The city's parliament has been discussing the measures and intends to announce a binding noise limit for cars, motorcycles and trucks by mid-2019.
Switzerland's "Noise League" is urging parliament to set the noise limit at 80 decibels, which as about as loud as a pop-up toaster or a washing machine.
Geneva officials said city residents suffer from a high level of traffic pollution, making noise the second-highest form of environmental pollution behind contaminated air. Geneva inhabitants have a right to healthy surroundings, said parliament.
Customised cars with illegal exhaust systems tuned for maximum noise are another problem. Most of these systems are controlled remotely from the cabin and can be deactivated in a split-second.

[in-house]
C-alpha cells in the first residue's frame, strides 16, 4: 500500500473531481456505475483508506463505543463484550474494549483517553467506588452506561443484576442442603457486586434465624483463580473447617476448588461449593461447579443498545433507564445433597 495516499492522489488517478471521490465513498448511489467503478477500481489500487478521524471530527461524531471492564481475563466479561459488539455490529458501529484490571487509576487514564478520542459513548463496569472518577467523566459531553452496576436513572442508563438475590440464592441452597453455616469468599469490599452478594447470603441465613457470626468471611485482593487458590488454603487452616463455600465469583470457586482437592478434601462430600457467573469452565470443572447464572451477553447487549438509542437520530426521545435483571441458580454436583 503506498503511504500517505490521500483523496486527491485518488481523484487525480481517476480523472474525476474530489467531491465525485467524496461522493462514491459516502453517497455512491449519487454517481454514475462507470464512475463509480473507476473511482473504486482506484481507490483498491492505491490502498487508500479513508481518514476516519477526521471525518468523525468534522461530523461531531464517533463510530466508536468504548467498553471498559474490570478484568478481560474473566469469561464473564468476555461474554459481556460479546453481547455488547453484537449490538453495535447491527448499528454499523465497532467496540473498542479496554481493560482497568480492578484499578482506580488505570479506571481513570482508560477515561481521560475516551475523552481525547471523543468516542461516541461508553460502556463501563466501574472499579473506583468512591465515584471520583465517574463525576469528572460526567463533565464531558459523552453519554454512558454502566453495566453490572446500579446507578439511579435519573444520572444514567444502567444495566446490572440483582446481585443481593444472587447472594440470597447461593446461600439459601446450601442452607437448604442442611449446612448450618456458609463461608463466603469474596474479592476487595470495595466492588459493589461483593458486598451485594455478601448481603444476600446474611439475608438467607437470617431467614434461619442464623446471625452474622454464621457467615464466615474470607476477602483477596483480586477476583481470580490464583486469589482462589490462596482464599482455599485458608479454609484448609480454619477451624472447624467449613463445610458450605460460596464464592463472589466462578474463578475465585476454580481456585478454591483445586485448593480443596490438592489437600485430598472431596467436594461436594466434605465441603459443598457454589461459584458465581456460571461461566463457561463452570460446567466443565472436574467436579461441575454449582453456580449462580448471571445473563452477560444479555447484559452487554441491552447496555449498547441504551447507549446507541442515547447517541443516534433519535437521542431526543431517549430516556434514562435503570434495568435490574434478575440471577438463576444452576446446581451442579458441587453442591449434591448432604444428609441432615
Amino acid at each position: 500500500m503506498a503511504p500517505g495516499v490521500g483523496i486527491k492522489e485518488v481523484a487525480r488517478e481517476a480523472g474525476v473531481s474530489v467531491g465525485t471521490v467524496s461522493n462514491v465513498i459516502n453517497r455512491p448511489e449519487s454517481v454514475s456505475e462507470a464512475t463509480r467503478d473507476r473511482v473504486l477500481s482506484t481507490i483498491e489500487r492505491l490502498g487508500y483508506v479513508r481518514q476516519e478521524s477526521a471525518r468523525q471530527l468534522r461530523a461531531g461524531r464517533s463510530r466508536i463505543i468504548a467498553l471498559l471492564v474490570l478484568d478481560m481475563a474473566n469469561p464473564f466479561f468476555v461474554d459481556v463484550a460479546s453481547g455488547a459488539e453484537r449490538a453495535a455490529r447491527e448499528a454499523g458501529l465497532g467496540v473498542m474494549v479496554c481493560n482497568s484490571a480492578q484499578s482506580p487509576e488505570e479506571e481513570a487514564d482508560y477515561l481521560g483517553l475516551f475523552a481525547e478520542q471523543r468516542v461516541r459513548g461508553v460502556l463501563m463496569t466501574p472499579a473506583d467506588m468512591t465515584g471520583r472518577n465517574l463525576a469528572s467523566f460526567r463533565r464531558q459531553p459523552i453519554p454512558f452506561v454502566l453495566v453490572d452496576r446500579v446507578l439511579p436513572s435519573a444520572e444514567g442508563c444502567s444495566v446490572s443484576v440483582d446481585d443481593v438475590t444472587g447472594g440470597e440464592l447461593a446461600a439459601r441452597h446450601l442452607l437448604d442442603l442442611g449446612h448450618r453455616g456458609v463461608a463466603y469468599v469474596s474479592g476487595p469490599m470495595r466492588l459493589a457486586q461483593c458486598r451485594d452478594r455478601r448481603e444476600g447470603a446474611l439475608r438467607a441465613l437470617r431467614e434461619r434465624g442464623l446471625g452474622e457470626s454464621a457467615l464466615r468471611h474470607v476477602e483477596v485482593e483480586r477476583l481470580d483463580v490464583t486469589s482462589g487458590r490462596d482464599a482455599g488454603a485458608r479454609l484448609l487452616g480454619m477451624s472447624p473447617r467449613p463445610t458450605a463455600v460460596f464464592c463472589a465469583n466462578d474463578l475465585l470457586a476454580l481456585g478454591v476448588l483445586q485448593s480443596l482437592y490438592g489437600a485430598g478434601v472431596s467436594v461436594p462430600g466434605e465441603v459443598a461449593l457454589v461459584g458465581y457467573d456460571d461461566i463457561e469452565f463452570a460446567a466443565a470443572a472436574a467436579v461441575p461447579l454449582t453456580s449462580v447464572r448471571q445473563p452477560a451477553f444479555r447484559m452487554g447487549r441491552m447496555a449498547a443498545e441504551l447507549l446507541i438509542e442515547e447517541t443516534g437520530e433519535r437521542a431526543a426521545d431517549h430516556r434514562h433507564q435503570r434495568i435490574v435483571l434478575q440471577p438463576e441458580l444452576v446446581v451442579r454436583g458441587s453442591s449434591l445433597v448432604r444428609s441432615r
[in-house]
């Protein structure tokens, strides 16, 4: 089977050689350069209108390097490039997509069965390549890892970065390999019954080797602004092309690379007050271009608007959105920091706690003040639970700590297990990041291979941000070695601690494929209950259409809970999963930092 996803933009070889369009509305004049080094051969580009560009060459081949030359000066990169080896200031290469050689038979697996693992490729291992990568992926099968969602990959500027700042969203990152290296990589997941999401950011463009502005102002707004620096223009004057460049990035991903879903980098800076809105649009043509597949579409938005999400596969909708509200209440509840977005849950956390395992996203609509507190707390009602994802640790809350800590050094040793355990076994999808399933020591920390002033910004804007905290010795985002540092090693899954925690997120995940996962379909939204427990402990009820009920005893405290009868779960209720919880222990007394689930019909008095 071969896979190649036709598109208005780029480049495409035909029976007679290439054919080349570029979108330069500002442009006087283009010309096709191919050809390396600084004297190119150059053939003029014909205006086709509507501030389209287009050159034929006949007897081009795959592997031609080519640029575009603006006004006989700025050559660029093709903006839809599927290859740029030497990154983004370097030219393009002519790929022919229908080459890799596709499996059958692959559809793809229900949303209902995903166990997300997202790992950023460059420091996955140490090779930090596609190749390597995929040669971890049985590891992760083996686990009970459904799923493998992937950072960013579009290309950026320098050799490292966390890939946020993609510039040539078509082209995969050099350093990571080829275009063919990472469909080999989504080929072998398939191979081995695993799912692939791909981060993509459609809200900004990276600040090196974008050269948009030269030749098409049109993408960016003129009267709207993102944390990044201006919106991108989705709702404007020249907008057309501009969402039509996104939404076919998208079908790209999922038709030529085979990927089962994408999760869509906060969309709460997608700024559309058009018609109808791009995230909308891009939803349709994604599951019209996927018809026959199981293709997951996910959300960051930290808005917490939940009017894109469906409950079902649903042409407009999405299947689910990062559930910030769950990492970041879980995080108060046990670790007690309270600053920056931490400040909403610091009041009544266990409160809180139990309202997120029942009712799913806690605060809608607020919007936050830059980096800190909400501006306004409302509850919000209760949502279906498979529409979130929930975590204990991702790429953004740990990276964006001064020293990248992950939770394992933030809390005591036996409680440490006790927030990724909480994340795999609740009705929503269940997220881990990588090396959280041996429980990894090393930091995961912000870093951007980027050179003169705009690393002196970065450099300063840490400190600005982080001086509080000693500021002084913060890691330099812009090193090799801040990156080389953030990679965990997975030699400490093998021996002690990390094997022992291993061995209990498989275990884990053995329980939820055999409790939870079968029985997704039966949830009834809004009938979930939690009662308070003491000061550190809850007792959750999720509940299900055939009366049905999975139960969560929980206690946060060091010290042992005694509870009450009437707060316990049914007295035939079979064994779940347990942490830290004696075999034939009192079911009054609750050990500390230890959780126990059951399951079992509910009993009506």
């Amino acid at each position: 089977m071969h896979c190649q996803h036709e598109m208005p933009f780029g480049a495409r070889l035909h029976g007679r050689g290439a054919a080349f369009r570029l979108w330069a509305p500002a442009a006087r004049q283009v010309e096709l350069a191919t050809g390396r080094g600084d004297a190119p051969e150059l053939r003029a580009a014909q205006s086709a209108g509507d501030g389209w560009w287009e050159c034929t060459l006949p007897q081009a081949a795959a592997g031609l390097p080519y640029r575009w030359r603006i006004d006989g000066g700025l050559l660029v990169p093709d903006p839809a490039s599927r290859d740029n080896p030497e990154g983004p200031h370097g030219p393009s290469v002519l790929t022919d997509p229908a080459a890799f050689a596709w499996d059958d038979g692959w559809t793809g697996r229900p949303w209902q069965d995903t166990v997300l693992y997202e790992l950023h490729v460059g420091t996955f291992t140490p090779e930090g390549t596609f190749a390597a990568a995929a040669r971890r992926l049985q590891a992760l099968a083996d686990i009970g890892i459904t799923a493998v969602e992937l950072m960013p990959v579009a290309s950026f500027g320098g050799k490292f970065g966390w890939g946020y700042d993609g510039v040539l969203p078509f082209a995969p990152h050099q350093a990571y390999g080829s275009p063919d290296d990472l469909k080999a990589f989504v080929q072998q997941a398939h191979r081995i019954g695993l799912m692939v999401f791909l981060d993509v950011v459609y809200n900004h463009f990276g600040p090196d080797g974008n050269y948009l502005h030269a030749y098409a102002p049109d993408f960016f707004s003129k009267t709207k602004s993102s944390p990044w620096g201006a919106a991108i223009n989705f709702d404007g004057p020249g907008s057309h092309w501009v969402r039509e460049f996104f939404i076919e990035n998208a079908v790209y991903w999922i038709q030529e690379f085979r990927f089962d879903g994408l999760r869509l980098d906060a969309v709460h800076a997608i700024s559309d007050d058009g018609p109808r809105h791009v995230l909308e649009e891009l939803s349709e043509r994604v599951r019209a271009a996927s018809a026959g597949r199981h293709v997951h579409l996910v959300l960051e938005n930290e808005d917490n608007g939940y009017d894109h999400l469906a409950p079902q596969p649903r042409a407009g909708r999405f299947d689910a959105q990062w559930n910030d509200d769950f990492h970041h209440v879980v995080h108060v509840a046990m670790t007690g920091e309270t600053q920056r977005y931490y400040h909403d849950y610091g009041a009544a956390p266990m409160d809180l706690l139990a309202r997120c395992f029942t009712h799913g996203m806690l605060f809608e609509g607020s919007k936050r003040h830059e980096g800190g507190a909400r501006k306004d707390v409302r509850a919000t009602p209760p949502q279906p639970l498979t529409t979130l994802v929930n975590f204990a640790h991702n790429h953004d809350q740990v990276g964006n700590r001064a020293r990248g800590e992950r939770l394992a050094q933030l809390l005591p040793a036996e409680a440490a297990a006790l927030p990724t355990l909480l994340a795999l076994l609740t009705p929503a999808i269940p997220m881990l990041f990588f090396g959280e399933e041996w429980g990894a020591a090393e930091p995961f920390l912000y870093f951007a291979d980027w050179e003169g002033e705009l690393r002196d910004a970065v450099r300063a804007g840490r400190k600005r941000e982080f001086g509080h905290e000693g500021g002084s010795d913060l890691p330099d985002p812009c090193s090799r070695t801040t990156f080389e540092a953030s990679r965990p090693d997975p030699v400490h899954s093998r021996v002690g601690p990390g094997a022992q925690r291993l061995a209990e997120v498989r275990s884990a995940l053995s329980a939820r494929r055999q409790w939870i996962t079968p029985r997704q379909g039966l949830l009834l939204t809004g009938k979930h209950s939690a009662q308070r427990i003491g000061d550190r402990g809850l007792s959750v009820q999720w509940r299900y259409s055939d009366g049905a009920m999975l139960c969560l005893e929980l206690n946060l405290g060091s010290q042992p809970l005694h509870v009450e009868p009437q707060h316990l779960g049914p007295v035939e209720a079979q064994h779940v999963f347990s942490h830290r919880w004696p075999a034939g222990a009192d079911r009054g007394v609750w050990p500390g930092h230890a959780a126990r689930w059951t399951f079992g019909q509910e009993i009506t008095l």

A radar device to detect noise and flash the offending vehicle was feasible and not particularly expensive, Green politician Delphine Klopfenstein Broggini told the news portal 20 Minuten.
However development is likely to take several years, as noise radar must be able to differentiate between vehicles such as tractors or passenger cars and several technical hurdles need to be overcome.
Several European cities are trying to tackle noise pollution by imposing lower speed limits and resurfacing cobbled streets with asphalt.